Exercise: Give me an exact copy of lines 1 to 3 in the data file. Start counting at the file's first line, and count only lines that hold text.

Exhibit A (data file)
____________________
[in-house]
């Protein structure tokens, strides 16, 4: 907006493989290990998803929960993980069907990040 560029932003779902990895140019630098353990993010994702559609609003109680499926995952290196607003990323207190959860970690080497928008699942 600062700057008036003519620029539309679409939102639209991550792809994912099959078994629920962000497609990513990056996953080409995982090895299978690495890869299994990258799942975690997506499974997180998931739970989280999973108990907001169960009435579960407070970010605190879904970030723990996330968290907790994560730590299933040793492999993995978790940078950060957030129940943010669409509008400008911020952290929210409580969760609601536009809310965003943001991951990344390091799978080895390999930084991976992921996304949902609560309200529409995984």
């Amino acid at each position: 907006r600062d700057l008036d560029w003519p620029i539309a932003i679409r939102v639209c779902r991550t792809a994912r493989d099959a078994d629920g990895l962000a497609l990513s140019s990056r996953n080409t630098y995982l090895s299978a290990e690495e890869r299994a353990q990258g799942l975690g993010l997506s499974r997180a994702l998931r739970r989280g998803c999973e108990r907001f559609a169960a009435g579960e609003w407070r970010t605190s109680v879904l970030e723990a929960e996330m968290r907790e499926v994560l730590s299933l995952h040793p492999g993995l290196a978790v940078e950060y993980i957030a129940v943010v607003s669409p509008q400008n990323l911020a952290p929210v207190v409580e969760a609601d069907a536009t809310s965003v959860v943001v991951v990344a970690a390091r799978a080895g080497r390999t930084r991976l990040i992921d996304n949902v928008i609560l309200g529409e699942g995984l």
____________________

[in-house]
């Protein structure tokens, strides 16, 4: 907006493989290990998803929960993980069907990040 560029932003779902990895140019630098353990993010994702559609609003109680499926995952290196607003990323207190959860970690080497928008699942 600062700057008036003519620029539309679409939102639209991550792809994912099959078994629920962000497609990513990056996953080409995982090895299978690495890869299994990258799942975690997506499974997180998931739970989280999973108990907001169960009435579960407070970010605190879904970030723990996330968290907790994560730590299933040793492999993995978790940078950060957030129940943010669409509008400008911020952290929210409580969760609601536009809310965003943001991951990344390091799978080895390999930084991976992921996304949902609560309200529409995984």
């Amino acid at each position: 907006r600062d700057l008036d560029w003519p620029i539309a932003i679409r939102v639209c779902r991550t792809a994912r493989d099959a078994d629920g990895l962000a497609l990513s140019s990056r996953n080409t630098y995982l090895s299978a290990e690495e890869r299994a353990q990258g799942l975690g993010l997506s499974r997180a994702l998931r739970r989280g998803c999973e108990r907001f559609a169960a009435g579960e609003w407070r970010t605190s109680v879904l970030e723990a929960e996330m968290r907790e499926v994560l730590s299933l995952h040793p492999g993995l290196a978790v940078e950060y993980i957030a129940v943010v607003s669409p509008q400008n990323l911020a952290p929210v207190v409580e969760a609601d069907a536009t809310s965003v959860v943001v991951v990344a970690a390091r799978a080895g080497r390999t930084r991976l990040i992921d996304n949902v928008i609560l309200g529409e699942g995984l």